Editor’s Note: This is Part 1 of 2 in a CivicScience series on Americans’ belief in common counterculture narratives, or conspiracy theories. Check back on Monday, May 11 for Part 2. 

Conspiracy theories have been part of the fabric of American life for decades. From the overtly political to the out-of-this-world, these counterculture narratives have been a source of fascination for Americans over the years — often regardless of whether or not one believes in them.

And, according to a recent CivicScience survey, it turns out that, despite being dismissed as “fringe,” more people believe in common conspiracy theories than you might have imagined.  

CivicScience surveyed 3,445 U.S. adults (ages 18 and up) about whether they agreed or disagreed with a series of statements. The majority (59%) of respondents said they didn’t agree with any of these common conspiracy theories. Of course, that means 4 in 10 adults did ascribe to at least one of the following statements, listed in order of popularity:

As you can see, Americans’ belief in extraterrestrial visits to the Earth (and the US government’s alleged efforts to hide this) far outpaces belief in any other conspiracy theory that CivicScience asked about. Today in this two-part series, we’ll be studying alien visitation and Area 51 believers in depth. 

Close Encounters of the Third Kind

At least 1 in 4 American adults believes that aliens have visited humans on the Earth.

Belief in alien visitation skews more male (53% of believers) than female (47%), and peaks in the age range of 35 to 54 (31% of Gen Xers believe). 

Education level is an indicator of belief in alien visitation. One-third of those who’ve had some college classes but no degree say they believe, compared with one-quarter of those with graduate / professional degrees:

And while income wasn’t a huge factor (believers earn slightly less on average), believers were far more likely to say that they are “very careful” about spending money.

It seems this is the rare issue that both political parties can agree on: conservatives and liberals were equally likely to believe (31%), while moderates were more skeptical.

Alien visitation believers were more likely than non-believers to agree with the national government’s response to the coronavirus.

It turns out that a strong majority (62%) of Americans who think aliens have visited humans on the Earth also believe that the U.S. government is hiding evidence of this at the infamous Area 51 military facility in Nevada.

Similarly to belief in alien visitation, belief in the existence of extraterrestrial evidence at Area 51 also skewed more male than female (53% to 47%). Again, conservatives and liberals were equally likely to believe, and moderates less so. In this case, Gen Z (ages 18 to 24) joined Gen X as the two generations most likely to believe.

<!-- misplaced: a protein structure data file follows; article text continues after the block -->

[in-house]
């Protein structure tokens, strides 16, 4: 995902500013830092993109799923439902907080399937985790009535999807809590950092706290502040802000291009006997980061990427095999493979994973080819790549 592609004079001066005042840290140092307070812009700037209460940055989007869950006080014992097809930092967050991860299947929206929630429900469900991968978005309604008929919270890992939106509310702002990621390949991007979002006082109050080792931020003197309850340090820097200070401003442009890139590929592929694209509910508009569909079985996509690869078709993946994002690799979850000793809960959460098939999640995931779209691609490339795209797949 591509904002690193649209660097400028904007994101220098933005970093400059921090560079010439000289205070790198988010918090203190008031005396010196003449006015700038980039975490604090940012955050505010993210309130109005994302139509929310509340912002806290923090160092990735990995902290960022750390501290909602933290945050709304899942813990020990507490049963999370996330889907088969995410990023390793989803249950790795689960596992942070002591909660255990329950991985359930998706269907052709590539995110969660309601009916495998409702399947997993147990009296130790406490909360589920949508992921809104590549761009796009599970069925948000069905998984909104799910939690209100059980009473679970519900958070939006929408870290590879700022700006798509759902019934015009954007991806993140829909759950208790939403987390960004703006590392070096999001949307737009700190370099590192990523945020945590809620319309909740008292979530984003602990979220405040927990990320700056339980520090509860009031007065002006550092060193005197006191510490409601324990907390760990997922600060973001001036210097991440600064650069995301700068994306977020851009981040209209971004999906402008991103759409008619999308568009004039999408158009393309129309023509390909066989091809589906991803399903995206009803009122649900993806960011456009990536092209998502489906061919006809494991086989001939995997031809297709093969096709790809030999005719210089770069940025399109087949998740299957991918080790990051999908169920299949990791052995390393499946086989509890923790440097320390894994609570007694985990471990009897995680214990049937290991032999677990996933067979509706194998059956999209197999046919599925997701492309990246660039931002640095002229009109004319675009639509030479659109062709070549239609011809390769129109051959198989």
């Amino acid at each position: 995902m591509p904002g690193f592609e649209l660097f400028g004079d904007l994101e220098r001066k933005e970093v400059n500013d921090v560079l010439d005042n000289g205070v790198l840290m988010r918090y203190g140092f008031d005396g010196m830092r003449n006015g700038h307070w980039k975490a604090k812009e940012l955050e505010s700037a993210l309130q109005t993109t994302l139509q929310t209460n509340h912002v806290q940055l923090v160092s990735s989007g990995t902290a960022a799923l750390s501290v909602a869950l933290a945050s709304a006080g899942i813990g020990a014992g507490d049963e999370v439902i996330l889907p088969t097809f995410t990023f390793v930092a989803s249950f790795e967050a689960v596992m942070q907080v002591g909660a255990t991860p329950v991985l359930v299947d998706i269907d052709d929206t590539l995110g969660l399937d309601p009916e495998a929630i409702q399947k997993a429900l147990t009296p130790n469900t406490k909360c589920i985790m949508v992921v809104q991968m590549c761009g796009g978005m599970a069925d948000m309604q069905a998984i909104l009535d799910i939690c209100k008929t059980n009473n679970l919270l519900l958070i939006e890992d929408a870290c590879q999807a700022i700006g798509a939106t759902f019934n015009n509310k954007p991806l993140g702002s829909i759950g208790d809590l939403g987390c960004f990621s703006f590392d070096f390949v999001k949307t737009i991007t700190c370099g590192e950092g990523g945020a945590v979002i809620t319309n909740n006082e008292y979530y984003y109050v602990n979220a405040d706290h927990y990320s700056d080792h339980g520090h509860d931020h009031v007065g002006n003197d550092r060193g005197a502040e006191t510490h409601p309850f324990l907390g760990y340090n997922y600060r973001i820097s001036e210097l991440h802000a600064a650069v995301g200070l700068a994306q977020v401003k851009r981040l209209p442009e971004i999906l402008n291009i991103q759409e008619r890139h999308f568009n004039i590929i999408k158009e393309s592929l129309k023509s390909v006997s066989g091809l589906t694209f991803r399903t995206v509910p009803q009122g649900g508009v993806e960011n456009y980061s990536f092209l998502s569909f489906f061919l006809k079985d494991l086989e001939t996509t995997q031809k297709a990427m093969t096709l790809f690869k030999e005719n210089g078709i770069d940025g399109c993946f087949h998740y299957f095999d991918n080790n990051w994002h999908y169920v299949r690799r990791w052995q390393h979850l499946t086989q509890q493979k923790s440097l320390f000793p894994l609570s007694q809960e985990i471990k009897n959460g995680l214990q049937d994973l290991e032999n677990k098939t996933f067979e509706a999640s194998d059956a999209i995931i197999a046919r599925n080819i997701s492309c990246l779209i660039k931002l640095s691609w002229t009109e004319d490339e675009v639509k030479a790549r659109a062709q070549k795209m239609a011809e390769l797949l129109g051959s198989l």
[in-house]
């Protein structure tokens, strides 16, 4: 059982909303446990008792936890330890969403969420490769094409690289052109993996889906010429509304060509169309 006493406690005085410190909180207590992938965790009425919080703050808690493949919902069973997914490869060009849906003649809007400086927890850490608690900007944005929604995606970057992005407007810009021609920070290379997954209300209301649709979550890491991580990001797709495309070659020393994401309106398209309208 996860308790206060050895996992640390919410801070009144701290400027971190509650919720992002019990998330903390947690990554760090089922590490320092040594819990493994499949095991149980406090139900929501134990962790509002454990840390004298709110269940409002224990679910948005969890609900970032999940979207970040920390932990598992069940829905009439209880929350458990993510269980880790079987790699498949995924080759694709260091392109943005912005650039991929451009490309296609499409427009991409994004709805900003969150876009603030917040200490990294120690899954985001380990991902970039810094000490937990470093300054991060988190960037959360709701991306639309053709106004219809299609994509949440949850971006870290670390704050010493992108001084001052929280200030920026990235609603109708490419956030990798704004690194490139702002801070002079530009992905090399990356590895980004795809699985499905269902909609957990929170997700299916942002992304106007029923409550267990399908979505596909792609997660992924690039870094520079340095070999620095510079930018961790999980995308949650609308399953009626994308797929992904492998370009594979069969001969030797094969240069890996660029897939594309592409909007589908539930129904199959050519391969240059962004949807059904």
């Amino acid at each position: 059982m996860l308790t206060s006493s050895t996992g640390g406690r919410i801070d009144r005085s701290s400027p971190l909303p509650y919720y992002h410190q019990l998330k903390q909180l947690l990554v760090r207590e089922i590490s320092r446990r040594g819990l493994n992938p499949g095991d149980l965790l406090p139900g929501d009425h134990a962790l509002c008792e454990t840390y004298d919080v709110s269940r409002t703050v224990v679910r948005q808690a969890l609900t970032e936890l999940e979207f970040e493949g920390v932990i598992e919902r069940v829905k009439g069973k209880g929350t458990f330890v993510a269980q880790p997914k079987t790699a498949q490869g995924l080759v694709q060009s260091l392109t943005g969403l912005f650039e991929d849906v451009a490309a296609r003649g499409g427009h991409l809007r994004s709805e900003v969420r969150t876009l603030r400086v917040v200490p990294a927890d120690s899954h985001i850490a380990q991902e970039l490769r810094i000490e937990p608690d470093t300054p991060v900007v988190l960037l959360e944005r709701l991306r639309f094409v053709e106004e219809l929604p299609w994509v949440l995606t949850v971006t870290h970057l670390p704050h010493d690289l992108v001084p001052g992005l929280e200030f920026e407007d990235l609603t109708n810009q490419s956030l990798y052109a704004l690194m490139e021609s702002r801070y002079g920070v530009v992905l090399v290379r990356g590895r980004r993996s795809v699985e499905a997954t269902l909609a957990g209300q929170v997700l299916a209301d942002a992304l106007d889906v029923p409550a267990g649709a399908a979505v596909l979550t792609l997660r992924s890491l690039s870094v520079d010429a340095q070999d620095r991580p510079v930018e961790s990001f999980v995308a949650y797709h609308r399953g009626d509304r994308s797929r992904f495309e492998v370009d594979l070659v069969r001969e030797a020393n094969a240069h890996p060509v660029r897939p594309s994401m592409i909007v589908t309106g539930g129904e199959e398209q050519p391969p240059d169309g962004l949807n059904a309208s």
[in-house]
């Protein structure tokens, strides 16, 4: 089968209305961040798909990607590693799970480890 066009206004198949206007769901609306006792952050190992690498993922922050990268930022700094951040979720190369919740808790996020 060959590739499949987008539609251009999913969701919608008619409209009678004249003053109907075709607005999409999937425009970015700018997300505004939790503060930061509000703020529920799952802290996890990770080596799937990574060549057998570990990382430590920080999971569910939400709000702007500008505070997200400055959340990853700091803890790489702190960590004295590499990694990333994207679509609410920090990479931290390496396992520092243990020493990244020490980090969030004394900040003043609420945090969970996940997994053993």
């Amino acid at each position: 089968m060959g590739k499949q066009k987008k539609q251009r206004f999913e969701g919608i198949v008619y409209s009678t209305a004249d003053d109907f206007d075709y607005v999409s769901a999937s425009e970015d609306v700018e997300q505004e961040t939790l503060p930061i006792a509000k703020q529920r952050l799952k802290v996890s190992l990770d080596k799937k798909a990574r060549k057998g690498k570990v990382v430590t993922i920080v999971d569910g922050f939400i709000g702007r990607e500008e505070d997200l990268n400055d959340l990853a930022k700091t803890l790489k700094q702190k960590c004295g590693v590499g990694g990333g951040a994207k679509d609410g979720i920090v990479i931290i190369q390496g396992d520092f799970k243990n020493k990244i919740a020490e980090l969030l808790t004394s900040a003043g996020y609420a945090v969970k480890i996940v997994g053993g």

Take Me To Your Leader

Don’t be alarmed if this all feels like an episode of The X-Files. Those who enjoyed the adventures of Mulder and Scully back in the 90s were substantially more likely to believe in alien theories than those who didn’t.

And, in general, believers (64%) were far more likely to say they love or like sci-fi movies than non-believers (42%).

That’s Pretty Far Out, Man

Cannabis use was far more common among Area 51 believers than it was among non-believers, though usage was roughly even between alien visitation believers and non-believers. Note that both alien visitation believers and Area 51 believers were each many times more likely than non-believers to respond to this question with “I prefer not to answer.”

We won’t speculate as to why, but it turns out that alien visitation believers were also significantly more likely than non-believers to own handguns.

And finally, whatever you think of alien visitation believers, there’s no denying that they love their dogs. A lot.

Overall, CivicScience data show that the stereotype of an alien visitation believer as a tinfoil hat-wearing societal outcast just doesn’t hold water. A quarter of those with college diplomas (or more) believe in alien visitation, and nearly half (46%) of all believers earn more than $75,000 per year. Sure, there may be some idiosyncrasies involved — handguns, dogs, and cannabis come to mind — but it seems that there is a solid percentage of alien visitation believers in nearly every subsection of American society. 

Check in to civicscience.com/latest on Monday, May 11 for insights into believers of Bigfoot, chemtrails, the Illuminati, and more.